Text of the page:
But young Perikles was so excited that he looked fit to burst. Perikles was no longer an aristocratic boy. He was an ephebe, but a big, powerful one; eighteen, with a growing beard and an aura of command that I suspected was going to make him more dangerous than Xanthippus his father or any of his Alcmaeonid uncles.
‘We can take it all,’ he said.
‘Do not,’ Aristides said, ‘Do not say such things.’
But young Perikles’s eyes were so bright that he might have been one of the gods. ‘No,’ he said. ‘No, we can take it all. We can rescue the Ionian Greeks, our own cousins, from their subjugation, and we can make them into a league that will withstand the Phoenicians and the Aegyptians, the Carthaginians and the Persians.’
Arsitides’ mouth trembled with anger. ‘Restrain yourself, young man. Or you will gain us conflict with Sparta and no such sea-empire are you imagine.’
‘Sparta is the past,’ Perikles said, as if Apollo was speaking directly to him.
I hated to throw cold water on a fire I had started myself, but Perikles, for all his spirit, was wrong.
‘Perikles,’ I said, ‘when this war started, you were not yet born or conceived. When this war started, we took Sardis and burned the temples.’
‘I know,’ Perikles said, all injured adolescence. ‘I know all that.’
‘Apparently not,’ I said. ‘Because when the Long War started, we had most of the ships and all of Ionia on our side, and the Persians came and took it all. It has taken us your entire life to get back to where we started.‘
Aristides looked at me; I knew that look, the look he gave me when he occasionally remembered that I was more than a sword arm and a spear.
# # #
If Aristides was surprised, Pausanias was infuriated.
‘You just sailed off….’ he spat. I’ve said before; Pausanias had somehow missed the parts of the Agoge that made Spartiates immune to the sort of pettiness that the rest of us are prone to. Spartans are complicated people; they have many flaws, not least of which is their habit of commanding their slaves leads them to imagine that other people are also slaves; they commit more hubris than any other group of men.
But in one thing, they are like the gods; their system of training makes them better than mere men. They do not easily anger or take offence. They speak little, and when they do speak, they do so with humour and with clarity.
The truth, I think, is that most of us are afraid, at least some of the time. Afraid we will be found wanting. Afraid we are not as good as other men. Afraid that we will be dominated. Afraid that we will have to fight.
The brutality of the agoge appears to relieve the Spartiates of all of that, at the cost of many other things. I do not approve; indeed, it would be hubris of my own to believe that I could approve or disapprove of another people’s system of government.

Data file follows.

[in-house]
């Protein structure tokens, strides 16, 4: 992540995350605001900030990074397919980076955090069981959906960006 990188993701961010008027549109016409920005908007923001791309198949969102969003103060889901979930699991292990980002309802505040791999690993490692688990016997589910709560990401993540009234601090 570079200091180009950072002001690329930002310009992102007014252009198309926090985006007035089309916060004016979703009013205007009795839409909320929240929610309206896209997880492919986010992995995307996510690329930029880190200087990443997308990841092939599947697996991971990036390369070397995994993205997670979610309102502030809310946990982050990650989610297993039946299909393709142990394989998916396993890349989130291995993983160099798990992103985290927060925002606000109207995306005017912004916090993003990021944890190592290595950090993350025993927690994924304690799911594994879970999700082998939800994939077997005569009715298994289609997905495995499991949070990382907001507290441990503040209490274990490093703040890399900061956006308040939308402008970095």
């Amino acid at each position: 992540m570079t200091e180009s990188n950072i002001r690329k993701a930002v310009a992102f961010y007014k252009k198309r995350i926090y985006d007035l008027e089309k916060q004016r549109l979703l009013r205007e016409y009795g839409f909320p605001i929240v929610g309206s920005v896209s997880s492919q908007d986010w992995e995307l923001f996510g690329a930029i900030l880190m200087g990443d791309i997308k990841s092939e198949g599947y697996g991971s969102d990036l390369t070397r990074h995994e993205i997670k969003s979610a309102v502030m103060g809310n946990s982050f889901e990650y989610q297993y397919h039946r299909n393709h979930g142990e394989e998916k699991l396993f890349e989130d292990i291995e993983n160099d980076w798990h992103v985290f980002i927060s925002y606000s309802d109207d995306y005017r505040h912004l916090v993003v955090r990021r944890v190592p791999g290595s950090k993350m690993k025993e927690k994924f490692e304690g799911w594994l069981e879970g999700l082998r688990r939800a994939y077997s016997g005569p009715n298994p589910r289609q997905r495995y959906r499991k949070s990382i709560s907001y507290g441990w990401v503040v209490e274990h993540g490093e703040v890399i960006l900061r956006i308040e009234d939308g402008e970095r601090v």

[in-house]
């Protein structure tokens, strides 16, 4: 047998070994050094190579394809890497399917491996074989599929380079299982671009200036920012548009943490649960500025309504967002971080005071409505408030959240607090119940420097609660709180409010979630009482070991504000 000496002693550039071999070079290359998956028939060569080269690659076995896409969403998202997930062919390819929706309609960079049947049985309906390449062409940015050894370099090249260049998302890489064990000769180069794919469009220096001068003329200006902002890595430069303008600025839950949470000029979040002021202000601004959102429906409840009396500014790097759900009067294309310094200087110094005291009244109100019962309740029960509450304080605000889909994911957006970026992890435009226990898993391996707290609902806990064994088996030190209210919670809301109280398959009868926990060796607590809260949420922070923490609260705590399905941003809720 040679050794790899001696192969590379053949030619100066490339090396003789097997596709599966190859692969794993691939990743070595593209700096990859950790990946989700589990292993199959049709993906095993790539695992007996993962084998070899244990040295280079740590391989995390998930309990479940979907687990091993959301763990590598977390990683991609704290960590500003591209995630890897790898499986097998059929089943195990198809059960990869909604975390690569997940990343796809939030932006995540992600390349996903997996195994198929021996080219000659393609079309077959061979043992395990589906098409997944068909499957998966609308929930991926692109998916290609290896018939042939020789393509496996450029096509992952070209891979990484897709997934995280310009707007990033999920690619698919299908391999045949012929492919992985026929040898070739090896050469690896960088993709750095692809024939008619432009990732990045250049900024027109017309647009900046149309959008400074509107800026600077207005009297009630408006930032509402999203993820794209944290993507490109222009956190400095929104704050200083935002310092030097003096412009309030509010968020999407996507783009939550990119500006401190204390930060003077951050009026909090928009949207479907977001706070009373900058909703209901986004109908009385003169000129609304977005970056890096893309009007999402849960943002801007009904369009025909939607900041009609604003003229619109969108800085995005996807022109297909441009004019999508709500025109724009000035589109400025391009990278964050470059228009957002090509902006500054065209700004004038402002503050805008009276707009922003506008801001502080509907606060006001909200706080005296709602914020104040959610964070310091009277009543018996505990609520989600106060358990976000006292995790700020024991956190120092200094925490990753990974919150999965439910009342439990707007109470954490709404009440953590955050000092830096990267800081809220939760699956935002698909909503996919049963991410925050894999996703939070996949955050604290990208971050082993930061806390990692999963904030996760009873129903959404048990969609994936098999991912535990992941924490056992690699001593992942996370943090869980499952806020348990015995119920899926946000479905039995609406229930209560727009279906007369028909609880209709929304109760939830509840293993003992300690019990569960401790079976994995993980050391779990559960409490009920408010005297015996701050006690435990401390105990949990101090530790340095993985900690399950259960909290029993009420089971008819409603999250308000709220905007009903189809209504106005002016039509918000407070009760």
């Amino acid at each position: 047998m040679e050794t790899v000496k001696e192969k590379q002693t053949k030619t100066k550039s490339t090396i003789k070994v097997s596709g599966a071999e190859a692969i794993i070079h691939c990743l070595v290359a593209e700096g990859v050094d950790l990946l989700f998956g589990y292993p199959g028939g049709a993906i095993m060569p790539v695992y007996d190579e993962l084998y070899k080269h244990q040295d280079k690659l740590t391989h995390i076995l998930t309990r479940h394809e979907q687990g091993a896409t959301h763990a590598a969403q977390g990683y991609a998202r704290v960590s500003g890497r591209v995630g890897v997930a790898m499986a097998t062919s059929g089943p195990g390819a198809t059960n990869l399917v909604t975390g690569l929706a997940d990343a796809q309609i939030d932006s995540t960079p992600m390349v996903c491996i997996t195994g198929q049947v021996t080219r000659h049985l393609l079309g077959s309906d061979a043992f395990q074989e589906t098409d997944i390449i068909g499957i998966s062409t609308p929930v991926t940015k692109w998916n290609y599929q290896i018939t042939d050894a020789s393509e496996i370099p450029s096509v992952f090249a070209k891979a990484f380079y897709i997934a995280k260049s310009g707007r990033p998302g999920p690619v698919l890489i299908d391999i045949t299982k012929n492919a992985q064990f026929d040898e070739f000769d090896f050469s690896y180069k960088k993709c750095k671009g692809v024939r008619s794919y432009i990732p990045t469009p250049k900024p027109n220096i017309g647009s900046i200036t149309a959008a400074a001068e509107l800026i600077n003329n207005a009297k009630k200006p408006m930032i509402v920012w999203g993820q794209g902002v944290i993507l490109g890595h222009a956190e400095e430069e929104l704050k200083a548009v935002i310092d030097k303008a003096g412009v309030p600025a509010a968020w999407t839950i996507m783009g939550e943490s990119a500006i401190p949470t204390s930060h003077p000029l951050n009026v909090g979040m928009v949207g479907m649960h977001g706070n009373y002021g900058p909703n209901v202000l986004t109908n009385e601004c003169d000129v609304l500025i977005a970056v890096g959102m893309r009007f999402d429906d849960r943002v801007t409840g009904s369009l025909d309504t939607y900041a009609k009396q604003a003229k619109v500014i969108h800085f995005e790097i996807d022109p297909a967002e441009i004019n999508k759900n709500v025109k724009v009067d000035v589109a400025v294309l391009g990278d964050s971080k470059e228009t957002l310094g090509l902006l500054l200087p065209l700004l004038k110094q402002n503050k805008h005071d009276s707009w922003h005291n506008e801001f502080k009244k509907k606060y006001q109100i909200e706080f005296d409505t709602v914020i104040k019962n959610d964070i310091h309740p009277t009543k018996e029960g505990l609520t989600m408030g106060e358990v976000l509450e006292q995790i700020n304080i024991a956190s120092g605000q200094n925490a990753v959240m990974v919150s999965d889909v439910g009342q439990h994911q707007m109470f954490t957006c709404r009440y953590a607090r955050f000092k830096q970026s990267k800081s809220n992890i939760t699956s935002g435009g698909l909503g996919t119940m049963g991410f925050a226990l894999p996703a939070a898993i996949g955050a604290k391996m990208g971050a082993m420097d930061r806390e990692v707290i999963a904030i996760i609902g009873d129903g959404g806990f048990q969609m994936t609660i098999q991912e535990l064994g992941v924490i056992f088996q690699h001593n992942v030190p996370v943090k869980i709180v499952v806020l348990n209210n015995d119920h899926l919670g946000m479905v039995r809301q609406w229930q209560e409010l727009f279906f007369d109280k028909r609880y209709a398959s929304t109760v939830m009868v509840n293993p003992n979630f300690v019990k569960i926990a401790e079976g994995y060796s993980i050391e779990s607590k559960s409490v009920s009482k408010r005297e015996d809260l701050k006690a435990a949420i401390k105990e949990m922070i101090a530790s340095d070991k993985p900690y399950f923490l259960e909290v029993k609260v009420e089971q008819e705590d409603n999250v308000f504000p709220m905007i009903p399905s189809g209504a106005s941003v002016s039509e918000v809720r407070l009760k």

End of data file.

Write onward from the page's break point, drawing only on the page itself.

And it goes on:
This is my long-winded way of saying that the best of the Spartans enjoyed a god-like security in themselves that was almost impossible to ruffle. And somehow, Pausanias, their commander, hadn’t got it. He gave voice to angers and tempers that no other Spartiate would have allowed himself. Perhaps that was at the center of the drama we were about to see played out.
‘You just sailed off….’ he spat.
I’ve never liked Pausanias, and he was very much on the other side of almost everything I stood for; he was Queen Gorgo’s enemy, he was a leader of the ‘Sparta First’ faction, and he’d argued vehemently that Sparta should defend the Isthmus of Corinth and abandon Athens. On the other hand, he’d obeyed his government and marched into Boeotia, and he had won the battle of Plataea, although it was not won by generalship, I promise you.
It was won by spears and shields, not by generals.
And I was not a product of the Spartan Agoge, or anything like it. I was a bronze-smith’s son from Plataea.
So I shrugged and barked a laugh. On purpose.
‘You arrogant puppy!’ he yelled. ‘You just sailed off on your own, never thinking…’
Pausanias grew redder and redder.
‘Never thinking?’ I offered.
Aristides glared at me and put his hand on my shoulder.
We were standing in front of the great Temple of Hera on Delos. The Spartan ships were beached on the south west of the island and Spartans have always been partial to Hera, I suppose.
‘Did you give a thought to our strategy? Did you misunderstand that I was the commander of the allied fleet?’ He pulled his cloak around him. ‘All of you foreigners are insubordinate, but this is the limit.’
Again, I shrugged. ‘We won,’ I said. ‘I believe that is its own justification.’
‘I have a difficult time imagining a strategy that is improved by sitting on your arse here at Delos, or worsened by the destruction of the enemy fleet,’ Cimon said.
‘I will decide…’ Pausanias said. He was regaining his temper; he wasn’t weak by any means, merely… curiously vulnerable, for a Spartan of the royal family. He looked at me. ‘I will decide what our strategy will be. I do not enjoy having my choices dictated to me by arrogant upstarts.’
‘Ever been to sea before, sir?’ I asked in mock respect. ‘I’ve been fighting this war at sea since the year we burned Sardis.’
‘It is difficult to imagine a Spartan navarch,’ Cimon said, helpfully. ‘I mean, without an Athenian to put a little spine in him.’ He smiled more broadly. ‘Could you explain what ‘upstart’ means in this context?’
Pausanias turned slowly. ‘I can have you arrested. I am the Strategos of the Greek Allies. You will obey. In future, you will not take any action without my permission. Do I make myself clear? I am the victor of Plataea and I will decide on the strategy of the Greeks.’